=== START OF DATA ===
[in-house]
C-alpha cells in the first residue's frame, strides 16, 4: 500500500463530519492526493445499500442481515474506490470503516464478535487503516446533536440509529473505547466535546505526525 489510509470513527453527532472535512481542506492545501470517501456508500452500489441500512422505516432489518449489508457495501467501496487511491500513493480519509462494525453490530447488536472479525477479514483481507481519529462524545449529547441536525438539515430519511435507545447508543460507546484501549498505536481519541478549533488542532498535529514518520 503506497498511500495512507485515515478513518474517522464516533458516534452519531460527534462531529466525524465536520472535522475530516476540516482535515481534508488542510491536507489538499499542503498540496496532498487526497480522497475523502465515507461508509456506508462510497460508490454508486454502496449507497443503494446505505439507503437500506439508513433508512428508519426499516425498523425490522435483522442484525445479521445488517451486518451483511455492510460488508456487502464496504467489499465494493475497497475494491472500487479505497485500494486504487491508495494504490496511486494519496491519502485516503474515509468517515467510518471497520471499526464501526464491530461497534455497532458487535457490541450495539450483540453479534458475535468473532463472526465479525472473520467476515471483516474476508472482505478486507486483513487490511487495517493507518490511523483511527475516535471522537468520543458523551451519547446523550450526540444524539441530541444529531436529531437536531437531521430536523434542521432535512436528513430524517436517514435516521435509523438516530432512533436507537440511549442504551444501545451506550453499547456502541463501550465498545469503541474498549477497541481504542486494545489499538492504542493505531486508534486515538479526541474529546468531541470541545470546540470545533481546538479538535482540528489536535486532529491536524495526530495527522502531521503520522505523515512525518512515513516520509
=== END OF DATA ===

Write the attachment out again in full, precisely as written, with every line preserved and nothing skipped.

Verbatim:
[in-house]
C-alpha cells in the first residue's frame, strides 16, 4: 500500500463530519492526493445499500442481515474506490470503516464478535487503516446533536440509529473505547466535546505526525 489510509470513527453527532472535512481542506492545501470517501456508500452500489441500512422505516432489518449489508457495501467501496487511491500513493480519509462494525453490530447488536472479525477479514483481507481519529462524545449529547441536525438539515430519511435507545447508543460507546484501549498505536481519541478549533488542532498535529514518520 503506497498511500495512507485515515478513518474517522464516533458516534452519531460527534462531529466525524465536520472535522475530516476540516482535515481534508488542510491536507489538499499542503498540496496532498487526497480522497475523502465515507461508509456506508462510497460508490454508486454502496449507497443503494446505505439507503437500506439508513433508512428508519426499516425498523425490522435483522442484525445479521445488517451486518451483511455492510460488508456487502464496504467489499465494493475497497475494491472500487479505497485500494486504487491508495494504490496511486494519496491519502485516503474515509468517515467510518471497520471499526464501526464491530461497534455497532458487535457490541450495539450483540453479534458475535468473532463472526465479525472473520467476515471483516474476508472482505478486507486483513487490511487495517493507518490511523483511527475516535471522537468520543458523551451519547446523550450526540444524539441530541444529531436529531437536531437531521430536523434542521432535512436528513430524517436517514435516521435509523438516530432512533436507537440511549442504551444501545451506550453499547456502541463501550465498545469503541474498549477497541481504542486494545489499538492504542493505531486508534486515538479526541474529546468531541470541545470546540470545533481546538479538535482540528489536535486532529491536524495526530495527522502531521503520522505523515512525518512515513516520509